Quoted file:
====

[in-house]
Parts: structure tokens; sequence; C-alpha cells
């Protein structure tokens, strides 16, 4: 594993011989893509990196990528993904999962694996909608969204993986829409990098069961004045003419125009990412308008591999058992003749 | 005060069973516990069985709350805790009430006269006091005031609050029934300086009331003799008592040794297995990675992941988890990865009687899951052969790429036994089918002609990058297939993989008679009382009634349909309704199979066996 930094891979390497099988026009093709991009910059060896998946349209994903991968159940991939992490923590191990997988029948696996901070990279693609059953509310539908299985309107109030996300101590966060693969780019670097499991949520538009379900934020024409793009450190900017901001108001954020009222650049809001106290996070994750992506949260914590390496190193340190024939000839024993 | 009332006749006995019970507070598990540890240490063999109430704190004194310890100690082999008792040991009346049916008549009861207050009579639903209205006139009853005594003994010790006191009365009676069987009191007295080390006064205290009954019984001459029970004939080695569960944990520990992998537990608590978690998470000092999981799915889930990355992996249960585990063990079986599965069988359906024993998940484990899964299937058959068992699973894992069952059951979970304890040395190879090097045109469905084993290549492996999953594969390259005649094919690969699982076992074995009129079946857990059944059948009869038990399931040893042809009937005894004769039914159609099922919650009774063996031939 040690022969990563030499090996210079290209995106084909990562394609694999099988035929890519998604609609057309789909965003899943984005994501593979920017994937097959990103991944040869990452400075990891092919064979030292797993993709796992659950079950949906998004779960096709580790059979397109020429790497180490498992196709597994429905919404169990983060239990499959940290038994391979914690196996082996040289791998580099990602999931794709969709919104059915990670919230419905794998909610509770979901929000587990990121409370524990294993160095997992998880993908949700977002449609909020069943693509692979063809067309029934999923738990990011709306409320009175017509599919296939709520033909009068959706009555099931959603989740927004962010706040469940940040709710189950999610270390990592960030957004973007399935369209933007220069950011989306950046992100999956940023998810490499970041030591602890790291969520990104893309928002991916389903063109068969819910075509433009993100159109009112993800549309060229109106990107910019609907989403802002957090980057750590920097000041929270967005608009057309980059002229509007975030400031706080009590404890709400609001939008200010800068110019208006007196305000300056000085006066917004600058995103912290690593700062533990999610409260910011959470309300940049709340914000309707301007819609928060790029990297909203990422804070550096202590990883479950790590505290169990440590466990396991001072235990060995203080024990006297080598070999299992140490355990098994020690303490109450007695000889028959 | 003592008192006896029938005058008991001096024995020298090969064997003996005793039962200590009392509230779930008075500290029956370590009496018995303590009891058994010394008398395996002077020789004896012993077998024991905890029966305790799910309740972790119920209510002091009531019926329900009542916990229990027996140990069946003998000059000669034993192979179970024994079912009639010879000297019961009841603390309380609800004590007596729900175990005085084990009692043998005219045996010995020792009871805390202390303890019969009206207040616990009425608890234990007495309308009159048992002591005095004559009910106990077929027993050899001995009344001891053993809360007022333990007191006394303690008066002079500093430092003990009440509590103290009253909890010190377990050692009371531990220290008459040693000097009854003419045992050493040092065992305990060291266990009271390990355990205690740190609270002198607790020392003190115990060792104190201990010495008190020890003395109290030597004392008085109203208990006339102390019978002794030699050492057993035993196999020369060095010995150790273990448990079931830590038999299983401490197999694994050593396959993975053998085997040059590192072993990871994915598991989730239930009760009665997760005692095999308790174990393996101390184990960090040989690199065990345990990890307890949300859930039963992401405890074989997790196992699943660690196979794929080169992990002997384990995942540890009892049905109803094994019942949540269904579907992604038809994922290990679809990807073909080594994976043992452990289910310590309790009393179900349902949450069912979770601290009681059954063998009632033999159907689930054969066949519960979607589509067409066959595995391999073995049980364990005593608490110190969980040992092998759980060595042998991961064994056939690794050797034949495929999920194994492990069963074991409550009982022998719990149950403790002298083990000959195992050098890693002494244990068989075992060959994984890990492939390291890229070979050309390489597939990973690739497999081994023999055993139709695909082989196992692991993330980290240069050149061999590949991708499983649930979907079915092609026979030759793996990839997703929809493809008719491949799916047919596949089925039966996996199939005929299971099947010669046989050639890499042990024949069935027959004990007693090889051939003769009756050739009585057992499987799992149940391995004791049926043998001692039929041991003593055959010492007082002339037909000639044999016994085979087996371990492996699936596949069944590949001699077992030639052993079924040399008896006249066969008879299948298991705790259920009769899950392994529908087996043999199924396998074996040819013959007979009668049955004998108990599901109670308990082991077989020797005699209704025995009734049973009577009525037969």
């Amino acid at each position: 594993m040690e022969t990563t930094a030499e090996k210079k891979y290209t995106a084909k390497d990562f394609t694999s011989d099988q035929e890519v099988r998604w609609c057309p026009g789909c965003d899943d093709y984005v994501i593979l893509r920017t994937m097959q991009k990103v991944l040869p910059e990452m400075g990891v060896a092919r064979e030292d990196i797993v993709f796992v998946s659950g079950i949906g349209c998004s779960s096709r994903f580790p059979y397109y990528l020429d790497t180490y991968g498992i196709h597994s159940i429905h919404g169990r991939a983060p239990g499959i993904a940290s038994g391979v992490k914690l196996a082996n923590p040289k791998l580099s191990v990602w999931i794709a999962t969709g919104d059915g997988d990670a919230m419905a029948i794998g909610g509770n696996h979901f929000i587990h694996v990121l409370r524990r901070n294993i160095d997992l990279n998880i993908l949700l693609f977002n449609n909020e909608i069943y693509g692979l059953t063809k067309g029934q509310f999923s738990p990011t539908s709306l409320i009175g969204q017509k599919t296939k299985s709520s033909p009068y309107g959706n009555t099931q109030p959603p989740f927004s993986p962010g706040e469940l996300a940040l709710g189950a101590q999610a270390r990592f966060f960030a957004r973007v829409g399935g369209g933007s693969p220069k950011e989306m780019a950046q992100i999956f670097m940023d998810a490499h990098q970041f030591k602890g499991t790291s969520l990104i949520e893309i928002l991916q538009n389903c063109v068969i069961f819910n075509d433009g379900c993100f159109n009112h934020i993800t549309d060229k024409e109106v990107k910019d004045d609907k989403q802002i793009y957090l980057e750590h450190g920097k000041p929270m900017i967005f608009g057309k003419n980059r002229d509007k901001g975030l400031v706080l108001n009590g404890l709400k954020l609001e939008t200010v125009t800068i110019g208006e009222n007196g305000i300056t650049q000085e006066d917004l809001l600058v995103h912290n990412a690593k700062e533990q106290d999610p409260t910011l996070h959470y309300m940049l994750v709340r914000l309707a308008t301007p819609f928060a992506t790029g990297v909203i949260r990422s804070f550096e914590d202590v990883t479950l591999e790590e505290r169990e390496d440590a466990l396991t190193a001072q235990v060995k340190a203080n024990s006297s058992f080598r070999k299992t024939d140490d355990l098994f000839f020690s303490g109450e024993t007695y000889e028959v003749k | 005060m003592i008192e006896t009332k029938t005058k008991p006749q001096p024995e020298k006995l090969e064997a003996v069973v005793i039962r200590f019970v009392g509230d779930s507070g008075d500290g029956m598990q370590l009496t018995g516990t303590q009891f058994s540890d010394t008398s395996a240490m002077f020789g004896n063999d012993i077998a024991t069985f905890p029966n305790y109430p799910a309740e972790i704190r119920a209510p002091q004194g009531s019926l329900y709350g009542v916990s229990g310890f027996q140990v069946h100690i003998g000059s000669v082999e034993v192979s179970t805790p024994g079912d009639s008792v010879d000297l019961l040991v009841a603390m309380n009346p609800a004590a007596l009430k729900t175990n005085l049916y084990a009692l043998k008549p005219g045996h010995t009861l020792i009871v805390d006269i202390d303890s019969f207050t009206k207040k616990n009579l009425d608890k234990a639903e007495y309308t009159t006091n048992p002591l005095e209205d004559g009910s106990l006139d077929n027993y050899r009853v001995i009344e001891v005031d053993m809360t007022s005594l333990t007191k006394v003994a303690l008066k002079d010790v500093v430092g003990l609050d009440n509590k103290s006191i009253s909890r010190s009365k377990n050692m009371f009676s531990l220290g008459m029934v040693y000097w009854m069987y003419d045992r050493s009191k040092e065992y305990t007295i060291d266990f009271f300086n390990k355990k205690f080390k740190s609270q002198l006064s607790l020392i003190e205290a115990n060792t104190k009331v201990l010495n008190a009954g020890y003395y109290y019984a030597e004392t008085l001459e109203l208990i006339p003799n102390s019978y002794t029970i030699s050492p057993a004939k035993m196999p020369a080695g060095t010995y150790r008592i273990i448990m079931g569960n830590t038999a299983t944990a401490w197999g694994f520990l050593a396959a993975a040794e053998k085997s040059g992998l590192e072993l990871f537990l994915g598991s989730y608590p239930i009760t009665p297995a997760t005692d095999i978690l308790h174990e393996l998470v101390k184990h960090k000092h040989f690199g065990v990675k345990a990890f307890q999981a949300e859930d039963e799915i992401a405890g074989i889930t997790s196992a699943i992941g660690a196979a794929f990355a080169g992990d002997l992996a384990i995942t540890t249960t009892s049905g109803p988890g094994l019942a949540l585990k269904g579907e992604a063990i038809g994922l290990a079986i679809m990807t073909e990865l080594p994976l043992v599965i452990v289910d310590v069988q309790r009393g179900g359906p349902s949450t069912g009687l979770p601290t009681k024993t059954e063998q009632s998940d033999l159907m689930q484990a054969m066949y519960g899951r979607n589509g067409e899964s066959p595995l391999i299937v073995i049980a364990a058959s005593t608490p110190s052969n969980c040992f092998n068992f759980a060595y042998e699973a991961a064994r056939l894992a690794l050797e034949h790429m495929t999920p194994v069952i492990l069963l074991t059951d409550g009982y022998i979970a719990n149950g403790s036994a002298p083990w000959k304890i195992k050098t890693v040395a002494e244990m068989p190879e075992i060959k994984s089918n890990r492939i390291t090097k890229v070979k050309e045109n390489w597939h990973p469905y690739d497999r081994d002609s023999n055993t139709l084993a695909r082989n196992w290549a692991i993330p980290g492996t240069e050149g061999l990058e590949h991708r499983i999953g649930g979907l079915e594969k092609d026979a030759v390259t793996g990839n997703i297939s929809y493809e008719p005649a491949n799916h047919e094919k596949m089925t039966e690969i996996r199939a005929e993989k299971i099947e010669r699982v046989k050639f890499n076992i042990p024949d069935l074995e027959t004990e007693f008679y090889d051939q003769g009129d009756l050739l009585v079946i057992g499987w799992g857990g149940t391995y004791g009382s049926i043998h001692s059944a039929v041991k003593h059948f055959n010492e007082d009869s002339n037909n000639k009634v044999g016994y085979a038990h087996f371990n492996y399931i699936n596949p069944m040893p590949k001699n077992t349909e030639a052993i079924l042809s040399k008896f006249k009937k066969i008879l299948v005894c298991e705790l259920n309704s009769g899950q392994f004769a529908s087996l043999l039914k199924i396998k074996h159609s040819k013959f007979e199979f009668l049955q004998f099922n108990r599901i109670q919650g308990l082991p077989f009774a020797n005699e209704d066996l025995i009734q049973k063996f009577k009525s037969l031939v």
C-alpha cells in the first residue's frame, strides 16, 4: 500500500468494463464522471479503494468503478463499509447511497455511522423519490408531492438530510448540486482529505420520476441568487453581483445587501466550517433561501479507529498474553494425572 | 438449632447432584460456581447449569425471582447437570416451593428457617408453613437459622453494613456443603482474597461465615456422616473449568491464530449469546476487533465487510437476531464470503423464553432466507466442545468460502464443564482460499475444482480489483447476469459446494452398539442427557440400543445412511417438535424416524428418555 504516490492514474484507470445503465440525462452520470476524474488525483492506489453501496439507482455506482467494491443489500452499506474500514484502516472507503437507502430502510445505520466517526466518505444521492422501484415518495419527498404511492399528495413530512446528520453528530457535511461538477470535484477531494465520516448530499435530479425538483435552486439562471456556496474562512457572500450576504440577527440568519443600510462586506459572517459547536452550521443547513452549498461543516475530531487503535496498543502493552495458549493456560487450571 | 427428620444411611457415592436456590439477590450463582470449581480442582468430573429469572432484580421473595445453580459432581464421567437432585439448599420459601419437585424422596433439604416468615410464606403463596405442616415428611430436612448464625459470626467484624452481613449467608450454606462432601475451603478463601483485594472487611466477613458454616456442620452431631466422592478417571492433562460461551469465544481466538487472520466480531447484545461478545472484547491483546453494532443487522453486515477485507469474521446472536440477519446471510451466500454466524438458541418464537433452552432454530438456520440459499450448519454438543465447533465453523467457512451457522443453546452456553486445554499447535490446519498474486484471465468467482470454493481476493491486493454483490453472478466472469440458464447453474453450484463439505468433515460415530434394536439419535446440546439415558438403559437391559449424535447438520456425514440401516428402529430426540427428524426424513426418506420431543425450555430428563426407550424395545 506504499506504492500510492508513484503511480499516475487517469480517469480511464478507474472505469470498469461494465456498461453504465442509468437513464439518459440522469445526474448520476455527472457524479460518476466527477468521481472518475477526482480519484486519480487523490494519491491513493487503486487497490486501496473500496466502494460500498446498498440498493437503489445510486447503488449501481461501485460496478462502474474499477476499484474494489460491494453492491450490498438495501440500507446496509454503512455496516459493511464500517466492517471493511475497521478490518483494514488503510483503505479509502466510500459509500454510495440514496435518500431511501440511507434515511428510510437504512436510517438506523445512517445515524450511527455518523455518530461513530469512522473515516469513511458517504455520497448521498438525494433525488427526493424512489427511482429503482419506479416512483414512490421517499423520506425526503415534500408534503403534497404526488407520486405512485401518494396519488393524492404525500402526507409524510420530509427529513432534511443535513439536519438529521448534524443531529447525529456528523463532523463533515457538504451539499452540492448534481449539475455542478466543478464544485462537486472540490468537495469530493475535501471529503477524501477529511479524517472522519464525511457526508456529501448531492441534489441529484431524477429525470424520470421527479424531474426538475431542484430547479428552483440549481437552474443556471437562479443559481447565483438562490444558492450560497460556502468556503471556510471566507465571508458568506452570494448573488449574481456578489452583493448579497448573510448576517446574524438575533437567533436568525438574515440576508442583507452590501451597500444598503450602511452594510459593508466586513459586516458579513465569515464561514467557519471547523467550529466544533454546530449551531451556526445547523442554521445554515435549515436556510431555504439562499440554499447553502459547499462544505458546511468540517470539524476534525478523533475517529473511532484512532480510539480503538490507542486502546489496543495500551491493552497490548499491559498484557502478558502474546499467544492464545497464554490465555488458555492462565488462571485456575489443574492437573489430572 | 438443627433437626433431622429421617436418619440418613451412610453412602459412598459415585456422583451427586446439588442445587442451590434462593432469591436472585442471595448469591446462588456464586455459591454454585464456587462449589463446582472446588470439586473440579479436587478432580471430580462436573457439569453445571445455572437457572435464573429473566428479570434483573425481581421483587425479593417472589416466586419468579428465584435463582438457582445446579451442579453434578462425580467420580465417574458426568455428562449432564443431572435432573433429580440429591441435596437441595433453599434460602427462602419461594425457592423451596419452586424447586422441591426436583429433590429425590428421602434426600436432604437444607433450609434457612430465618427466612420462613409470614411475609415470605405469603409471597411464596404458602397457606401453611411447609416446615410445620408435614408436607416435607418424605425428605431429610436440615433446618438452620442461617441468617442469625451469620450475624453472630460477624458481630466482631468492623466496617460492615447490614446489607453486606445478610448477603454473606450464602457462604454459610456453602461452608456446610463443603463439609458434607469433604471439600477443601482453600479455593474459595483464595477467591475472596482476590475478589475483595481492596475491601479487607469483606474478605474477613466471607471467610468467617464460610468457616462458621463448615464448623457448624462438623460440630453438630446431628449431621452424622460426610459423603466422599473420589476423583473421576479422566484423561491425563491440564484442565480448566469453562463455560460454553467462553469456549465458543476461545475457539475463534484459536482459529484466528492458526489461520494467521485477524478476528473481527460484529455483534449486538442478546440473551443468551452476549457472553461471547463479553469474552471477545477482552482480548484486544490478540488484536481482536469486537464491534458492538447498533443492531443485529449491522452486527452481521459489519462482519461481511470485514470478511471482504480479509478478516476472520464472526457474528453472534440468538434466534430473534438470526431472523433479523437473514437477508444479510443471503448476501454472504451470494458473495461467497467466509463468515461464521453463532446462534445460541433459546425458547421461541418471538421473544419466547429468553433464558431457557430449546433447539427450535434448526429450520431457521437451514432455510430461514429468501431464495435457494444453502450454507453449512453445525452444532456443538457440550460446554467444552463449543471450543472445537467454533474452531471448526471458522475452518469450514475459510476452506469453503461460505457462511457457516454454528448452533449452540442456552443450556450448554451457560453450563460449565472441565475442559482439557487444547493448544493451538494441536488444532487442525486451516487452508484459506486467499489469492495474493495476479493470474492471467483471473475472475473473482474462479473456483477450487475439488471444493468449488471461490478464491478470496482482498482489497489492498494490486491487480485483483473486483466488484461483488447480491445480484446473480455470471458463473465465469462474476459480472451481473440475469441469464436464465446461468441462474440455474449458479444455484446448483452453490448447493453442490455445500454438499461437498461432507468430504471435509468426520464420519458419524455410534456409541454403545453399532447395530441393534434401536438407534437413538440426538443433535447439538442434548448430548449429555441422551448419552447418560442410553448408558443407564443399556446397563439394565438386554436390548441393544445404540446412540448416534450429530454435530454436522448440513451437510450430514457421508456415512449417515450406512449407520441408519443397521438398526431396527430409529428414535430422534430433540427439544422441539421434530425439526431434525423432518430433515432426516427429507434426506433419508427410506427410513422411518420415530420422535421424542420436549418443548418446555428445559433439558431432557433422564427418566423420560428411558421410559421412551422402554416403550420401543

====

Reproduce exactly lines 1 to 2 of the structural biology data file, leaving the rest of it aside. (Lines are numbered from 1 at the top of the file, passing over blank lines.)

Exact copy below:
[in-house]
Parts: structure tokens; sequence; C-alpha cells